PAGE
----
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February 05, 2008

Dam Nation: Dispatches From the Water Underground

Ever since learning about water mapping from Georg Bertsch and about watershed-based planning in Toronto from Chris Hardwick at Doors 9 on Juice last year, I've been aware that we talked a lot about energy but not enough about water. This prompted me in a fit of guilt to buy a bunch of books about greywater harvesting; these now sit in a dispiriting and unread pile next to my bath. Then, bingo: I found this wonderful book called Dam Nation: Dispatches From the Water Underground which I commend to you all. Its essays, drawings, and photographs span a wondrous range of topics: off-grid water concepts; the politics of dams and water infrastructure; watersheds as a way of understanding and living in the world. The essays explain the often destructive relationship between human settlements and nature, but these gloomy reflections are more than counter-balanced by stories about successful resistance to dams - including advanced plans to dismantle some of them - and practical ideas on how to restore wastersheds. Damn Nation's editors are a reassuringly edgy and non-wet group of activists, tattooists and 'dishwasher deviants'. They've done a great job: the collection is extremely well-written. Buy two copies now: one for you, and one for an architect or urban planner who also needs to read it.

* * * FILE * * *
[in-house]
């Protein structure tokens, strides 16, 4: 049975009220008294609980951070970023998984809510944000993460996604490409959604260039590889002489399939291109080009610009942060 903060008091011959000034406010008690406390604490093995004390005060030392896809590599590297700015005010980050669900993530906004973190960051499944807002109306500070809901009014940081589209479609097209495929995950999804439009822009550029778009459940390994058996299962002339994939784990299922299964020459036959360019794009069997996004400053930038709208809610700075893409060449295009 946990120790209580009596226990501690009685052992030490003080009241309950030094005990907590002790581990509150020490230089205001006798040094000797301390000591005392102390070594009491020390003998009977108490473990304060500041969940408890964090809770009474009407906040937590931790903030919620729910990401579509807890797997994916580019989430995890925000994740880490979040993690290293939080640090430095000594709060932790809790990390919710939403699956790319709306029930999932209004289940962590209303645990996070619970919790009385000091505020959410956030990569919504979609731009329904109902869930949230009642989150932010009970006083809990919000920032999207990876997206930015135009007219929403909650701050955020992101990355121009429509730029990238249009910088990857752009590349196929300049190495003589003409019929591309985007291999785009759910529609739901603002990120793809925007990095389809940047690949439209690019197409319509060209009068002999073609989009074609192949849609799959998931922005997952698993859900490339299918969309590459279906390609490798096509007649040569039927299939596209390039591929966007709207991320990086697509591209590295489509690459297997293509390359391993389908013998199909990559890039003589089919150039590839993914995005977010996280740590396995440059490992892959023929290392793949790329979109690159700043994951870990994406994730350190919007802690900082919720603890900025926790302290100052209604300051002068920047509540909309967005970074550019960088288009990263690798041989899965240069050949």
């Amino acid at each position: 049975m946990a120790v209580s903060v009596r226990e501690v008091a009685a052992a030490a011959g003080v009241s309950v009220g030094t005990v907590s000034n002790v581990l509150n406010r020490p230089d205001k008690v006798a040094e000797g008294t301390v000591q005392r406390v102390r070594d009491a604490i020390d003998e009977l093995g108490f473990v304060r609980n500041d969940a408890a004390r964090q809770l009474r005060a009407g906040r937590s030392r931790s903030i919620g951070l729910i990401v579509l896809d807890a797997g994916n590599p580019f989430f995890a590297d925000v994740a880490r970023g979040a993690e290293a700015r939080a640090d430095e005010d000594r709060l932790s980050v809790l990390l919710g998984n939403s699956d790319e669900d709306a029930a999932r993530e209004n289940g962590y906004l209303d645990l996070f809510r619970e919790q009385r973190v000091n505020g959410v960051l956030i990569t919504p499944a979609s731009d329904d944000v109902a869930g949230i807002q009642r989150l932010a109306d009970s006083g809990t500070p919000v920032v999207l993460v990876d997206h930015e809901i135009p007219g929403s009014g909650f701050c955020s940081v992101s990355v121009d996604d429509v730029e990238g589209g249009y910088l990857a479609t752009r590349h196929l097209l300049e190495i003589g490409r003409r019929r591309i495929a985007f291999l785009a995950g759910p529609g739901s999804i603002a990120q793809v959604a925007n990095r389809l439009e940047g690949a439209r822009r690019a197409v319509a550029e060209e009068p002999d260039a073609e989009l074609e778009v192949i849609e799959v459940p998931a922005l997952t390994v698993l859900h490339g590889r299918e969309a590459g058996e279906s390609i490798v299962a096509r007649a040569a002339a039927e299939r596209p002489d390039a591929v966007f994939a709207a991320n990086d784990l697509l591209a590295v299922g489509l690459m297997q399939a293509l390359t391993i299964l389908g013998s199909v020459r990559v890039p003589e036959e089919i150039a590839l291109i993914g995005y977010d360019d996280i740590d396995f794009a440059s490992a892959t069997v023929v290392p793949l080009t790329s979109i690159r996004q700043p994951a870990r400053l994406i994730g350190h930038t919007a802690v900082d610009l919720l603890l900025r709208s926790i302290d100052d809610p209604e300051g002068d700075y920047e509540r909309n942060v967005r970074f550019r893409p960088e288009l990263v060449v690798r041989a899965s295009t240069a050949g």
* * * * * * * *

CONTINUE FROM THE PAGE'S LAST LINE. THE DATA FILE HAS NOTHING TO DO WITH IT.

Posted by John Thackara at February 5, 2008 08:11 AM


A book our community wastewater task force has found really helpful is Reusing the Resource. The subtitle is Adventures in Ecological Wastewater Recycling.
We really needed examples to give to our consulting engineers. This is in their language but we could understand it too. It has overviews of types of systems followed by a chapter full of many examples, with color photos, of systems, from wetlands to wastewater recycling machines, to graywater systems, to Swedish methane systems that power whole public transport systems.
It's cool.

Posted by: Laura Greene at February 24, 2008 07:07 PM

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